Haiti disaster hits home

Haitian students and experts discuss how to help the disaster-stricken nation.

Earthquake survivors walk amidst collapsed buildings and rubble in downtown Port-Au-Prince, Thursday, Jan. 14.


Earthquake survivors walk amidst collapsed buildings and rubble in downtown Port-Au-Prince, Thursday, Jan. 14.

Jessica Van Berkel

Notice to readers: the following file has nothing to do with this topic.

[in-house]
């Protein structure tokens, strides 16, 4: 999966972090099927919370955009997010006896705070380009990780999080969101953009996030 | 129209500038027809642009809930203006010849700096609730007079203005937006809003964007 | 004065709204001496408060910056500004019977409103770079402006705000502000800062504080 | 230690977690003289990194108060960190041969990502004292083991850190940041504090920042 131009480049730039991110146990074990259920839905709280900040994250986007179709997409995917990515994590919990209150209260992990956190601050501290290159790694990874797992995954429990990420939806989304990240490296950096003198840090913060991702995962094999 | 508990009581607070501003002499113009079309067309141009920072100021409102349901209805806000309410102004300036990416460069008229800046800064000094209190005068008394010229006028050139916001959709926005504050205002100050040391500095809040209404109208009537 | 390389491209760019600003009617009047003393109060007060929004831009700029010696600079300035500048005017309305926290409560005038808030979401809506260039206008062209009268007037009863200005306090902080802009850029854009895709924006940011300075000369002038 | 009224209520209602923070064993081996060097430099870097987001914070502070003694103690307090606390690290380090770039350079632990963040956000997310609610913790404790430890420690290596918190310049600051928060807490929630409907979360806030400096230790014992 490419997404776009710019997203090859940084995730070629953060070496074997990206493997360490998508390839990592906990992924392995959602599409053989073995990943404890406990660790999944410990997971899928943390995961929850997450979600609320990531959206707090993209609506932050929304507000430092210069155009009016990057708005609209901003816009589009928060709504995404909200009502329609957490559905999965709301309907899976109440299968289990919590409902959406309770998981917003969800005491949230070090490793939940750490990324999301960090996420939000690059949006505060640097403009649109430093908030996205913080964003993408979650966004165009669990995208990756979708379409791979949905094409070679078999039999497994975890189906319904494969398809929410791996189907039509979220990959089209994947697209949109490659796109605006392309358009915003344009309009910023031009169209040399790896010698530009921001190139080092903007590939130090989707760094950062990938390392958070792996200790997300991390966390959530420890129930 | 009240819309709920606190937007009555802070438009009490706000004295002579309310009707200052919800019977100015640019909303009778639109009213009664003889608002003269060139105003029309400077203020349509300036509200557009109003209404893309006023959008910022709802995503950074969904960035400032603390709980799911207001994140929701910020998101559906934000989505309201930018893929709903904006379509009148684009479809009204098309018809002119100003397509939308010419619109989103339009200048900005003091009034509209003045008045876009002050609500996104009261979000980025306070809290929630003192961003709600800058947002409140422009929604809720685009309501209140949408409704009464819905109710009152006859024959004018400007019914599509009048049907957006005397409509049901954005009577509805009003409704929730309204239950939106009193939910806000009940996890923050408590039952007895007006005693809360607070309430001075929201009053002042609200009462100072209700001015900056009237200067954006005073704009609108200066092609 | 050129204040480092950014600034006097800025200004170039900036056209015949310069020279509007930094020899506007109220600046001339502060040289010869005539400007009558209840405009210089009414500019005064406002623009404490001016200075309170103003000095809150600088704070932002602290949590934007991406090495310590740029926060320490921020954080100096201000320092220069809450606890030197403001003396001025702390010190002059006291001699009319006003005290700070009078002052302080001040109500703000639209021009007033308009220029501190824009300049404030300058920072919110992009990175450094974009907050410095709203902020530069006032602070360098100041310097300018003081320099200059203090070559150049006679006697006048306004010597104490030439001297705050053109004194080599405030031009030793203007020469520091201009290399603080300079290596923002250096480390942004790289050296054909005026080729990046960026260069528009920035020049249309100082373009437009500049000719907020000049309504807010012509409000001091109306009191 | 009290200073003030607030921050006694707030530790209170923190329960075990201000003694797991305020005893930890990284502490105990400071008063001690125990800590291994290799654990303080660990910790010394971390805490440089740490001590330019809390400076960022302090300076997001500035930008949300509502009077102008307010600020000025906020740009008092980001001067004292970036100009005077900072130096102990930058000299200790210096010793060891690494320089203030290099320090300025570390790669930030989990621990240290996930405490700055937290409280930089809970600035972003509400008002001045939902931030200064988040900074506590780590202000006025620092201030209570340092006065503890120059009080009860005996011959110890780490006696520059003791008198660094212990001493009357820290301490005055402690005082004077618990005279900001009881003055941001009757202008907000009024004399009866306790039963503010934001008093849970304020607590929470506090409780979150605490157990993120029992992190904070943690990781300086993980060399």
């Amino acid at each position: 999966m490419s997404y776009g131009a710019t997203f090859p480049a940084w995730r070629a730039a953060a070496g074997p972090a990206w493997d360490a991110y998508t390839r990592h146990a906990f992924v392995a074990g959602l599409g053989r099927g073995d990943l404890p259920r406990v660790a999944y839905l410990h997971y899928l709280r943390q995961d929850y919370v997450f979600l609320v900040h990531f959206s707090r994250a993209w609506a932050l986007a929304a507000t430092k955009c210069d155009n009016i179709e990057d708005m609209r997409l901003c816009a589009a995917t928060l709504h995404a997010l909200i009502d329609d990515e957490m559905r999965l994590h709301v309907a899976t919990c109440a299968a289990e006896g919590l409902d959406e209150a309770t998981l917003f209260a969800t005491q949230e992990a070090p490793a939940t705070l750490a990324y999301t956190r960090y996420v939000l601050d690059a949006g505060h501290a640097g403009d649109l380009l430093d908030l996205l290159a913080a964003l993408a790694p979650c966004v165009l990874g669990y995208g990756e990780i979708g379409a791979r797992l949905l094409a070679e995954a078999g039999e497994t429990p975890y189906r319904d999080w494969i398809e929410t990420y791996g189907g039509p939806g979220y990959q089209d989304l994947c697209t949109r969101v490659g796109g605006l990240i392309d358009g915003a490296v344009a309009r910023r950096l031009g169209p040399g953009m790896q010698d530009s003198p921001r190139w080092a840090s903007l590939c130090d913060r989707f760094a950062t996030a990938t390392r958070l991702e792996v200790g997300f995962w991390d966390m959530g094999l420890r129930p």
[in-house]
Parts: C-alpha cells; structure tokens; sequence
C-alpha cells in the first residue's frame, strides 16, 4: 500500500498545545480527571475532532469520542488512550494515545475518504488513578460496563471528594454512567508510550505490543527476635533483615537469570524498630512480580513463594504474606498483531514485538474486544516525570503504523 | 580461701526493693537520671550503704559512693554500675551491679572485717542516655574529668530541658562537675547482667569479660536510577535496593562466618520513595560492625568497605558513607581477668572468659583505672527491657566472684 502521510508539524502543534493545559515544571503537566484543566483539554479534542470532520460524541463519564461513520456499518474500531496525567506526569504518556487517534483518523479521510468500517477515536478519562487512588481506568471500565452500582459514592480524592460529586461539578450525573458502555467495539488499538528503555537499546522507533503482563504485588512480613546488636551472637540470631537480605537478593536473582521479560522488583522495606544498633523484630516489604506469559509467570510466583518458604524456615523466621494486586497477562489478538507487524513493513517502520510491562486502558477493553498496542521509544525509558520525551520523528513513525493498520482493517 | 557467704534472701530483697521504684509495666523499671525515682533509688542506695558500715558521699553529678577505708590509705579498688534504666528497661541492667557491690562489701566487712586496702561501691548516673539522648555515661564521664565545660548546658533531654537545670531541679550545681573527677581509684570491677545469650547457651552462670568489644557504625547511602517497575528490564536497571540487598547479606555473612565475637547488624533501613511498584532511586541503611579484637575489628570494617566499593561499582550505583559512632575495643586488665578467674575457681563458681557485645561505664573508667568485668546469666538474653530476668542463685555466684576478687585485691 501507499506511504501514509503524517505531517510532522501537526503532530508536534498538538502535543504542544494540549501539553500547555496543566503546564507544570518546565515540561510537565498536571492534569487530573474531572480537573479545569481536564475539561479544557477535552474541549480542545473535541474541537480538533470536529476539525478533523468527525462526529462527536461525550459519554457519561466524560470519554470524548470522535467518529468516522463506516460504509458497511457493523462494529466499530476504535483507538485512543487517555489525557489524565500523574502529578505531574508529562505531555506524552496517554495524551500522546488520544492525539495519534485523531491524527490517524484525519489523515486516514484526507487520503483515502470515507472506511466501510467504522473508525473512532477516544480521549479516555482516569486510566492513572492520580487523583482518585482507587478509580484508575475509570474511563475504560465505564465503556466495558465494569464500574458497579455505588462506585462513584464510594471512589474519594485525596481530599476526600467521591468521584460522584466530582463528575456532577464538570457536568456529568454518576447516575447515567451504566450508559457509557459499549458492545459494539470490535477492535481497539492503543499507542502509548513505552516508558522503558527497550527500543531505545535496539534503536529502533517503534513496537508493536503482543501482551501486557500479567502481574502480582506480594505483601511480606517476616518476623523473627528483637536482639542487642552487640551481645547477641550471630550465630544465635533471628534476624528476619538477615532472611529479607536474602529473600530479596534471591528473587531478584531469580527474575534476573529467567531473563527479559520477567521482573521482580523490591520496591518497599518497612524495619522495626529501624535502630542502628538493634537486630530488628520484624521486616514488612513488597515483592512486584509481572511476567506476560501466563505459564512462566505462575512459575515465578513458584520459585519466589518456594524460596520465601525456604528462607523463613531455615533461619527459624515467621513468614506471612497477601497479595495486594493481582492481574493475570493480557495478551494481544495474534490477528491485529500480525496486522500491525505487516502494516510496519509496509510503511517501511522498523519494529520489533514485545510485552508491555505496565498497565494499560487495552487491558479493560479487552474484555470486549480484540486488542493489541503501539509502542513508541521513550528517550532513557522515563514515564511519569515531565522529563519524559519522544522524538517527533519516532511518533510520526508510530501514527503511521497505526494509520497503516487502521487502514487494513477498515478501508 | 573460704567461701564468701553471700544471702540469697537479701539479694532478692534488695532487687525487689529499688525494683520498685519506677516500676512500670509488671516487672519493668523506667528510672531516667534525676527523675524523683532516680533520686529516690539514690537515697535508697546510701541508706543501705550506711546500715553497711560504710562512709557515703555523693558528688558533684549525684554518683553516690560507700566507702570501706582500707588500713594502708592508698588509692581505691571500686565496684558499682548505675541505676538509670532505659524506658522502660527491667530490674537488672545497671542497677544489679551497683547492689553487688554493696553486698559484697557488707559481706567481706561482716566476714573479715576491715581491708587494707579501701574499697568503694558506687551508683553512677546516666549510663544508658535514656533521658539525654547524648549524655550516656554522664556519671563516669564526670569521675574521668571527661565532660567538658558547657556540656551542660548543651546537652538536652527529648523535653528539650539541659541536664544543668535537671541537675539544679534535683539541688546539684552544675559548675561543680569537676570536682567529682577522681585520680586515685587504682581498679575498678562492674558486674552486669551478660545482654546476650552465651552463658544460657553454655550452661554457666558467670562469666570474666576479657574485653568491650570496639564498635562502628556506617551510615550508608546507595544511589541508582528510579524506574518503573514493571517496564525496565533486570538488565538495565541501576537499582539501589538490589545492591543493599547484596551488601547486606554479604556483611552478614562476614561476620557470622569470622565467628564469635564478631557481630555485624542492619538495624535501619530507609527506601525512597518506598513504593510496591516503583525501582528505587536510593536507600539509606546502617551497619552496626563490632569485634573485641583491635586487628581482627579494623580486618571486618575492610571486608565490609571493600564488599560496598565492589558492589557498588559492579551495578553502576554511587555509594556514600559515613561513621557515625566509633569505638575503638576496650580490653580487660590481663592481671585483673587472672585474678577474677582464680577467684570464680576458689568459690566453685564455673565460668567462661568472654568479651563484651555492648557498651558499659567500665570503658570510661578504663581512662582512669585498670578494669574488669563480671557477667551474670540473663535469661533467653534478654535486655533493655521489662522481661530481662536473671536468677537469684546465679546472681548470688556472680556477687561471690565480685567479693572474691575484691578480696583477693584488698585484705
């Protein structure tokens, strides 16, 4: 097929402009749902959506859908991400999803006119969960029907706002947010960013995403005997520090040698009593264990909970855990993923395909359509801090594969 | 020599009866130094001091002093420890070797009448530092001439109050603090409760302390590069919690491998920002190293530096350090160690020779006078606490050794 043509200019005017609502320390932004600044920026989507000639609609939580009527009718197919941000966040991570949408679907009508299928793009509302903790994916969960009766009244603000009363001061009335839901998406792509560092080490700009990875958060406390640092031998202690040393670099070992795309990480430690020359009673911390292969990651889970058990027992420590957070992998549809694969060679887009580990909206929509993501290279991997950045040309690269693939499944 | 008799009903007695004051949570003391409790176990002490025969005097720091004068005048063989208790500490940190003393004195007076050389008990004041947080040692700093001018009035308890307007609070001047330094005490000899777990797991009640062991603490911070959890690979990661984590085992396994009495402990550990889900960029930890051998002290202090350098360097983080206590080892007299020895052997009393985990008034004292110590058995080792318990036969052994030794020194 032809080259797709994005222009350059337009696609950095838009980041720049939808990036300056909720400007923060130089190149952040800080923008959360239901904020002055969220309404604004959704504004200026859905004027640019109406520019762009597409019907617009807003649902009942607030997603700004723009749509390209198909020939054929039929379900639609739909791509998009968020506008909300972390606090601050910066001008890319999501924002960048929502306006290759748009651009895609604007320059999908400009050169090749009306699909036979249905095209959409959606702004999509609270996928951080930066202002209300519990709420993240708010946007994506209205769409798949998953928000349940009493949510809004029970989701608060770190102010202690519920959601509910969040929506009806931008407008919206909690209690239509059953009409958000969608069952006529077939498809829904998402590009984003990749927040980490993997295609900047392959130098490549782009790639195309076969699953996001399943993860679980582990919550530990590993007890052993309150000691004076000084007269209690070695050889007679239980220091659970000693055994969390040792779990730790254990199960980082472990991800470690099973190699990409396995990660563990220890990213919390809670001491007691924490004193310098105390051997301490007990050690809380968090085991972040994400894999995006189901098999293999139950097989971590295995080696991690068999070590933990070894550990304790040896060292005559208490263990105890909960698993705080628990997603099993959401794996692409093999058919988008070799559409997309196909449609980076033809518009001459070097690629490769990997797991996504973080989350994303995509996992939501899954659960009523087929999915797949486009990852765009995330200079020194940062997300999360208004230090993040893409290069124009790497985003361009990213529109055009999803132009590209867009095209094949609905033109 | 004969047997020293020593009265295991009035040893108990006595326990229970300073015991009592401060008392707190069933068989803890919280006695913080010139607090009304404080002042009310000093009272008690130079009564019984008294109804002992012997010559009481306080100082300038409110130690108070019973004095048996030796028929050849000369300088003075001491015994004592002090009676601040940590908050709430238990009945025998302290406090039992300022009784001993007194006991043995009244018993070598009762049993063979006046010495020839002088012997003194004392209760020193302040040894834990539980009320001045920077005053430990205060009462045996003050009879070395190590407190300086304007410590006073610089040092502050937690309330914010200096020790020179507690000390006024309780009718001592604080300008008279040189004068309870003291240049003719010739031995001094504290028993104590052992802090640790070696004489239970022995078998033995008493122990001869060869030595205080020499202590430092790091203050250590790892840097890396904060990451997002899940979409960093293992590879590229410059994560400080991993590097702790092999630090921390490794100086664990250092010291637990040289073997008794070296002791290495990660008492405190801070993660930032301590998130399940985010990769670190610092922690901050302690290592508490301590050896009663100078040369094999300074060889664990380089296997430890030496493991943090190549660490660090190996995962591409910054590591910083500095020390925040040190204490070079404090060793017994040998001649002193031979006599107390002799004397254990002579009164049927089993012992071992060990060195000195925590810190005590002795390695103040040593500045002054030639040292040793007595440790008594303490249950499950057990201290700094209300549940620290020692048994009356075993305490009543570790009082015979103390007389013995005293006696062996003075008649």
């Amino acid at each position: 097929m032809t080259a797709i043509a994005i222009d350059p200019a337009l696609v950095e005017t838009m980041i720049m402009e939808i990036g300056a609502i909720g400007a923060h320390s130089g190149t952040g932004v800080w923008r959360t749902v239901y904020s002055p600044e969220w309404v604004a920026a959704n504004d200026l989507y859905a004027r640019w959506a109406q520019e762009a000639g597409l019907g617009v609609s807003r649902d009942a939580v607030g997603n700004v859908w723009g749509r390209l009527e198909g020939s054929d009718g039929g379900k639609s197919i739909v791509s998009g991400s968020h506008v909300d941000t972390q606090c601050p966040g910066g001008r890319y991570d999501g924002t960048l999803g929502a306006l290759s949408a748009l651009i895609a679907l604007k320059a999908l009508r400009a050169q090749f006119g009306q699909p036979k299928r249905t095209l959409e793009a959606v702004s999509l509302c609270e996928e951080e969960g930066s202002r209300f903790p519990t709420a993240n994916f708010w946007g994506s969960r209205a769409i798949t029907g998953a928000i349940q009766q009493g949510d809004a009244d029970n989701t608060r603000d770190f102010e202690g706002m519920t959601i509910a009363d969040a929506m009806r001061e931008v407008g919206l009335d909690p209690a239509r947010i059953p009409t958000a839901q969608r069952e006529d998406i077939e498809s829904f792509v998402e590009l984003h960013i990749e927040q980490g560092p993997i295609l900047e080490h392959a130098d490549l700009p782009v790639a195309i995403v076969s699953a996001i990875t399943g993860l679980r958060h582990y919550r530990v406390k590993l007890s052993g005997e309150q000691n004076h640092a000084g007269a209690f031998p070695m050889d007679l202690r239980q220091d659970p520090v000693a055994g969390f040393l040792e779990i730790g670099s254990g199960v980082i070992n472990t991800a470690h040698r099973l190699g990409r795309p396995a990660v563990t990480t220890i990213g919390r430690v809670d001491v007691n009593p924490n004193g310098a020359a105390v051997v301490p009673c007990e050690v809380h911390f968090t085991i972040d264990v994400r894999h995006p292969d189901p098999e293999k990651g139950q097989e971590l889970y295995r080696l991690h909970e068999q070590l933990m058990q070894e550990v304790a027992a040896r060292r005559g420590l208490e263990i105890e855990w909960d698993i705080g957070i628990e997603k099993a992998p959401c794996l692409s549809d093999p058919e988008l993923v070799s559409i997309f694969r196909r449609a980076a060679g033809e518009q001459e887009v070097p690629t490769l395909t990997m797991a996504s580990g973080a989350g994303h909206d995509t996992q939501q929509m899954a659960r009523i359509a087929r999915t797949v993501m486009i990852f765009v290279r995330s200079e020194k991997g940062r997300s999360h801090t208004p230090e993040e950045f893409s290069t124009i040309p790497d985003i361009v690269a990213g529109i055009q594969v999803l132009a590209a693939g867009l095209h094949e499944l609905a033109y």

In the days following the earthquake in Haiti, Barbara Pierre-Louis called her relatives across North America asking again and again, âÄúHave you heard anything?âÄù Phone and power lines were down near HaitiâÄôs capital city, Port-au-Prince, where the University of Minnesota graduate student grew up and where much of her family lives. The suspense, she said, was the most difficult thing to handle. When she finally got a call from her family in Haiti, the phone connection was bad. She listened as they repeated, âÄúHello, hello?âÄù They could not hear her answer, but she was glad just to listen to their voices. Most of Pierre-LouisâÄô family was safe, but her uncles âÄî professors from Michigan and Montreal who had returned to Haiti before the quake âÄî were killed. Her uncles are two of what the Red Cross estimates to be 45,000 to 50,000 dead in Haiti following the magnitude-7 earthquake that hit a week ago. Haitian President René Préval said the number of deceased could be more than 100,000. In the past week, Haiti has seen a surge of humanitarian aid from across the world, including money, food, water, emergency rescue and military teams. Many Americans wanted to go to Haiti to help, but the United States is only sending expert rescue workers. Cheryl Robertson, a nurse and professor at the University, applied to help in Haiti through the American Refugee Committee but was turned down because she was trained in refugee aid, not disaster aid. Jill DeBoer, director of the UniversityâÄôs Office of Emergency Response and a member of the national Medical Reserve Corps, said she volunteered the University-based Medical Corps team to help, but she said, âÄúit was not our turn.âÄù She said the coordinated effort was probably taking aid groups from the South who are closer to Haiti. Daniel Jean Mary came from Haiti to Minnesota to study at Inver Hills Community College. Jean Mary grew up in an orphanage in Haiti and first visited the United States as a member of a drum group. He chose to come to the United States for a better education. Jean Mary plans to return to Haiti after he receives a degree. ItâÄôs necessary for educated people to return and help the country, he said. Jean Mary said itâÄôs great that so many people want to help Haiti, but the United States and United Nations should change how they are sending aid. He said cramming supplies into Port-au-Prince is not the best way to help, and aid needs to be sent to other ports around the island. University graduate student Ruben Joanem said supplies should be brought to the big port in Cap-Haïtien, where he grew up. Cap-Haïtien is on the northern edge of the island, about 80 miles from Port-au-Prince. Getting aid across the island could take about 10 hours, said University chemistry and chemical engineering junior Eric OâÄôHara, who worked in Cap-Haïtien in May 2009 through Engineers Without Borders. Highways are littered with potholes that could swallow a small car. âÄúNo one is going over 40 unless they have a death wish,âÄù he said. But Port-au-Prince needs to be evacuated as soon as possible, and people should be given specific locations to move to, Joanem said. The capital is a âÄúbig stinking graveyardâÄù where bodies are decaying in the streets and people are without food, Joanem said. People who lost their homes are sleeping on the streets, said Rudy Perrault, a music professor at University of Minnesota-Duluth who grew up on the outskirts of Port-au-Prince. They are sleeping under âÄúbeautiful skiesâÄù and the temperature is 65 to 70 degrees, but that will change with the seasons, Perrault said. HaitiâÄôs rainy season begins at the end of March. Before the Haitians move they must mourn and bury the dead, he said. âÄúHaitians like to have our ceremonies and bury our dead âĦ Mass graves wonâÄôt be able to really bring closure.âÄù Despite the need to grieve, Jean Mary said Haiti must seize this moment when the United States and world is focusing on the country to rebuild the infrastructure. Haiti became independent after revolting against French colonization in 1804. It has had a long history of political corruption and instability, and HaitiâÄôs attempts to fix its infrastructure have been plagued by mudslides and hurricanes. Recovering from the earthquake and rebuilding the infrastructure will be a long process, Joanem said. Haiti must overcome the label of being âÄúculturally inferior,âÄù he said. Pierre-Louis recalled a similar stigma when she moved from Haiti to Miami at age 7. People looked down upon her and said, âÄúDumb Haitian, go back home,âÄù she said. âÄúIf only they knew how smart we were, how strong we are,âÄù she said. Pierre-Louis wants to return to Haiti and show her two daughters, ages 3 and 6, her homeland. But she said she is afraid to bring young children to an unstable area without a good hospital. When Pierre-Louis heard about the earthquake, she asked, âÄúHow much more can this place take?âÄù Haiti used to be called the Pearl of the Antillies by the French. âÄúLike a treasure,âÄù Pierre-Louis said quietly, staring down at her hands folded in her lap. âÄúIt was a coveted place.âÄù âÄîMacKenzie Collins contributed to this article.